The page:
Five Ways to Help Your Child Learn to Write

Writing is a funny skill. As grown-ups, we tend not to think too much about writing a simple sentence or a list, but for children who are just starting their school years it can be quite daunting. Some children thrive early on, quickly grasping how to form letters and using their knowledge to write notes to their friends and family.

Other children, however, may struggle. They may lack the strength in their upper arms, or the fine motor skills required to hold a pencil correctly. Some children might find the task boring, others might become easily frustrated when they make mistakes, leading to them giving up out of anger. Thankfully, there are lots of ways parents can help their children to develop this skill.

Improve Fine Motor Skills Through Play


If your child struggles with handwriting at school, it might be because he or she needs help generally with fine motor skills, i.e., those smaller movements we make with our hands and fingers. You can help your child develop these skills through play with activities that your child won’t even recognise as related to handwriting, which is great for those children who shudder at the very word. Encourage your child to play with Play-Doh or plasticine, cutting out shapes and making models. You could even try sugar paste and suggest that your child makes some cake decorations.

Threading beads is another great activity to improve fine motor skills. You could ask your child to make some jewellery for you. Alternatively, get them to thread some Cheerios onto pipe cleaners that can be hung outside to feed the birds.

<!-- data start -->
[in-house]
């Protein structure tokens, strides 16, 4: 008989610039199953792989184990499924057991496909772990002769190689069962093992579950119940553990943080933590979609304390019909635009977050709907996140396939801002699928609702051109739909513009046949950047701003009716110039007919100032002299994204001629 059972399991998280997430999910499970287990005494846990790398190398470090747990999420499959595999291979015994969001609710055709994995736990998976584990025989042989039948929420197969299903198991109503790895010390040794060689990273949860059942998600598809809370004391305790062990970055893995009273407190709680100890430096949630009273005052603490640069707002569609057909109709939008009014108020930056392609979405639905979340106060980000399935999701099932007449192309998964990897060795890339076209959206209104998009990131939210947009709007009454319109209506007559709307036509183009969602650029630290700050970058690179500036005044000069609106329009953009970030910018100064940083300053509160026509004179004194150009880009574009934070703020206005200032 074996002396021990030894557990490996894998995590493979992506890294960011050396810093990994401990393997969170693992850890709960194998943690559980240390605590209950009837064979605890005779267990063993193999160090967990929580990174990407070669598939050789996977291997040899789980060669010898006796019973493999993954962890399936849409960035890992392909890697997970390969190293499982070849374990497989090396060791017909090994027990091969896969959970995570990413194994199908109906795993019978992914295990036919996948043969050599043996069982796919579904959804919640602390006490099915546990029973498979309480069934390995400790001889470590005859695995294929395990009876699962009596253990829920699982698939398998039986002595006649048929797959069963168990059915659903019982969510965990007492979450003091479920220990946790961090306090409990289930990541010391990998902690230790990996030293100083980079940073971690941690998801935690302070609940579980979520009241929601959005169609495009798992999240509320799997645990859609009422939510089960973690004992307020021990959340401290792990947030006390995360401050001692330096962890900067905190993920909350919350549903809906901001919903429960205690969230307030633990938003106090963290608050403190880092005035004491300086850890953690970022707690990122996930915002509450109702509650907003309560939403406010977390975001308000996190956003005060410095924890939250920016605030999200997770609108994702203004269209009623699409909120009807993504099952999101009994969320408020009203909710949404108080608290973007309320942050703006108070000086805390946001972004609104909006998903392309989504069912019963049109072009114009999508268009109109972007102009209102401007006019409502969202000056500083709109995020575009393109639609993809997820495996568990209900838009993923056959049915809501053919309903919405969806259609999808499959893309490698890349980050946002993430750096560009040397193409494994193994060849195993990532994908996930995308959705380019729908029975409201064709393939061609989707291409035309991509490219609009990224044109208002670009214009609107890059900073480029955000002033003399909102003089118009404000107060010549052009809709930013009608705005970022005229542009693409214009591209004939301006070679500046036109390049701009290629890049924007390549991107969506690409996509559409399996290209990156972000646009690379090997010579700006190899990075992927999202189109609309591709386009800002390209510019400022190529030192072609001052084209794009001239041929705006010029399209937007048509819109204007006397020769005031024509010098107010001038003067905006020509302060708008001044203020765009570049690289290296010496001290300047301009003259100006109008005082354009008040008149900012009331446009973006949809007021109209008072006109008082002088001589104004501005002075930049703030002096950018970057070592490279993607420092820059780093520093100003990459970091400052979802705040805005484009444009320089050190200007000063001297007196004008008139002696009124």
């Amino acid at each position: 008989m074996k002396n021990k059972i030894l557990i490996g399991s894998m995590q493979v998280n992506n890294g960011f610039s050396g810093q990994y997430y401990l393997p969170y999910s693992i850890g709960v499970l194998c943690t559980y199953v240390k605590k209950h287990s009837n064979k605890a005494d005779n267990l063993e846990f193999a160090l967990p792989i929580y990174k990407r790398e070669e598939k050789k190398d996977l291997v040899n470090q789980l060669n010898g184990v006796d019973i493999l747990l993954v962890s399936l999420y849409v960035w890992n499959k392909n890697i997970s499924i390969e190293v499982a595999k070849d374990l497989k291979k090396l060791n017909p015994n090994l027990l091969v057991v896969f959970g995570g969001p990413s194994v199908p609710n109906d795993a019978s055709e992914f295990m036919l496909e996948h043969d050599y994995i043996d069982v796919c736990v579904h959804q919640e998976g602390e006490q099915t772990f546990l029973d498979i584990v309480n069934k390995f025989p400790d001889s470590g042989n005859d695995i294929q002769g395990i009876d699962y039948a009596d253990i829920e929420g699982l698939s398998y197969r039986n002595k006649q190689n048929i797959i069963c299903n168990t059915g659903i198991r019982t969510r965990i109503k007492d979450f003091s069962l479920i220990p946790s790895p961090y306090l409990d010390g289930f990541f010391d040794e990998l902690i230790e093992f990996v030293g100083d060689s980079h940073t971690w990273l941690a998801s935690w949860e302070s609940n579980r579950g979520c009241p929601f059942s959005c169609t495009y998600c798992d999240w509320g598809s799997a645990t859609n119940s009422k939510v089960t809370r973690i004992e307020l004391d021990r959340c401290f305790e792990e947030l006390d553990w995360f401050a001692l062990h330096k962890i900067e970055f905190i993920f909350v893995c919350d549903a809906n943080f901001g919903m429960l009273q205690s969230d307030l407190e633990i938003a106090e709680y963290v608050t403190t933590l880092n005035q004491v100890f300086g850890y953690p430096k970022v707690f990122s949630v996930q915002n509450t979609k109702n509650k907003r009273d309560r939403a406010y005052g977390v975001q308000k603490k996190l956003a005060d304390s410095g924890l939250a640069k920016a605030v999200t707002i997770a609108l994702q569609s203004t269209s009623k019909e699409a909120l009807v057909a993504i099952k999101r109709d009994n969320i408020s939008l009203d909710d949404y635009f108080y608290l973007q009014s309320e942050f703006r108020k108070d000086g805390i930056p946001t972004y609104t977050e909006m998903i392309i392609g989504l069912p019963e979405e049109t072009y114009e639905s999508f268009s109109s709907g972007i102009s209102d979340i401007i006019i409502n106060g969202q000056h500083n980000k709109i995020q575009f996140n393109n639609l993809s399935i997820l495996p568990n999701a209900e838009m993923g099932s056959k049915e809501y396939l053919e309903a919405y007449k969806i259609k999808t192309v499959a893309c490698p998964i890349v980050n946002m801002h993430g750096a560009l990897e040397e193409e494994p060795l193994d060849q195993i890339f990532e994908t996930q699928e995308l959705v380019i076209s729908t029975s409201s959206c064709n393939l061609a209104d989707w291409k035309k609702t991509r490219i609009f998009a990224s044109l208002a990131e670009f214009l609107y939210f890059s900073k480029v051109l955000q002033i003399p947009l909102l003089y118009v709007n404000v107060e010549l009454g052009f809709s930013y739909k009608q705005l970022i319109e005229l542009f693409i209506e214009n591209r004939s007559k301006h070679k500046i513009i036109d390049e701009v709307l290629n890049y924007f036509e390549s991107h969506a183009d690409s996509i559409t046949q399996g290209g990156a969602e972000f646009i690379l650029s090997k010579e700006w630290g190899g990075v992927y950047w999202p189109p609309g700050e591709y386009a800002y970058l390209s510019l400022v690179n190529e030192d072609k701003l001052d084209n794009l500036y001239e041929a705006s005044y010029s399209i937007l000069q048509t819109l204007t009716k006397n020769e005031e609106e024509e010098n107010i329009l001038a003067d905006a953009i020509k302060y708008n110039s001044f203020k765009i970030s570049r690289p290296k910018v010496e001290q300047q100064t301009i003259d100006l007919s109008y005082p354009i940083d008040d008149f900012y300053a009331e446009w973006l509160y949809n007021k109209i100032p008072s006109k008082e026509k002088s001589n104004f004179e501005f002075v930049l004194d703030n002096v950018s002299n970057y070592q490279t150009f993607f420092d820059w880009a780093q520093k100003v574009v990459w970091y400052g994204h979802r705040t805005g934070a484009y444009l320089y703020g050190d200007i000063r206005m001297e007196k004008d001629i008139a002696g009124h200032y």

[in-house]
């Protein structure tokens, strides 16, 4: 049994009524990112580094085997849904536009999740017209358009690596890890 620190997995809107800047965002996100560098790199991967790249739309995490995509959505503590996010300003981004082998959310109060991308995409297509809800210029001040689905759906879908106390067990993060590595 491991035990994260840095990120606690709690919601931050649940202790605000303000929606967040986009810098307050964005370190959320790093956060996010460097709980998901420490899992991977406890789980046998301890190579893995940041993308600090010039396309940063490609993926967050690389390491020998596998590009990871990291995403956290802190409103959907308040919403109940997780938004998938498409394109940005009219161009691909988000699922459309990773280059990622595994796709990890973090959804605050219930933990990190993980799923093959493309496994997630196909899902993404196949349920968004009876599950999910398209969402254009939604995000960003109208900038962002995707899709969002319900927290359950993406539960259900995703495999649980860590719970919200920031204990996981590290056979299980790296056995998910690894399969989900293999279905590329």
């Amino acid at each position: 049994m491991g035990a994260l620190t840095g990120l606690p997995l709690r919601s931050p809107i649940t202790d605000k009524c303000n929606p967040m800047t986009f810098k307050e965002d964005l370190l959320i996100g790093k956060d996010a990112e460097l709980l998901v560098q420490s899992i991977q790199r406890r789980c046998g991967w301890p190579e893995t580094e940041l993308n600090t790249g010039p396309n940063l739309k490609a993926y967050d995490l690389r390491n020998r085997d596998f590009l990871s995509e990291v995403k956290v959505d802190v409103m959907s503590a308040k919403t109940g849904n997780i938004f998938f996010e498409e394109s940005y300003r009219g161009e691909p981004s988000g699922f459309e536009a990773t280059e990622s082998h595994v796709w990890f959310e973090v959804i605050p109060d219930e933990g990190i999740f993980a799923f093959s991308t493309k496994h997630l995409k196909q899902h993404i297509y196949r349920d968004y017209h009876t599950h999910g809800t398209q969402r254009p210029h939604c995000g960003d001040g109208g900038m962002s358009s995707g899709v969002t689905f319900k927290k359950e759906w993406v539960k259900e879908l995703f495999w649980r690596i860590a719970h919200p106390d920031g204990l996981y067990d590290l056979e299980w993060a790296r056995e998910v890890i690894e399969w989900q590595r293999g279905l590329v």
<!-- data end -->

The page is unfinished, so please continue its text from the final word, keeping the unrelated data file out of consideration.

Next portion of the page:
Experiment With Different Pencils & Pens


Some children may struggle with standard pencils, as they can be too large for your child’s hands. Smaller pencils, such as those you might find in Ikea, might be all that’s needed for your child to make a significant improvement in handwriting. Felt tip pens may also help, as the soft brushes mean that less pressure is needed for writing. On the other hand, if your child is put off handwriting because they don’t find it that interesting, you could try getting them a fun set of pens and pencils, such as scented or colour changing pencils.

Ask Your Child to Write a Shopping List


Asking your child to practice writing letters might result in a tantrum, but asking your child to write a shopping list so you can remember what to buy at the shops could be a way of motivating your child. The shopping list gives your child a sense of responsibility, something that children in the Early Years Foundation stage often crave. If they don’t want to write a list, try asking them to write a letter to their favourite pop singer, football player, or best friend. Use whatever engages your child and base an activity around that.

Practice Writing Without Pens & Pencils


Sometimes your child might be put off writing because they struggle with letter formation. You could get them to practice forming letters without using pens and pencils to start. For example, your child could write a message in the sand on a beach with a stick, or make letters out of sticks in the wood, for someone else to find and read. You could suggest your child uses Lego bricks to create a word, or even use small pebbles from your driveway or garden.

Get Your Child to Start a Diary


The key to developing good handwriting is to practice daily. You have probably noticed this if you left school several years ago and now do a job that involves very little handwriting, resulting in your previously smart penmanship becoming a scruffy scrawl. Encouraging your child to practice every day can be tricky, but getting them to do a diary might help. Let them choose a notebook to buy, they could also decorate it with stickers, etc.

Then ask them to sit down each day and write something about what they did that day, even if it just one or two words to start with. You could encourage them further by making it into a type of scrapbook, by adding photos, event tickets, postcards, etc. Your child will end up with a lovely record and will get some vital practice at the same time.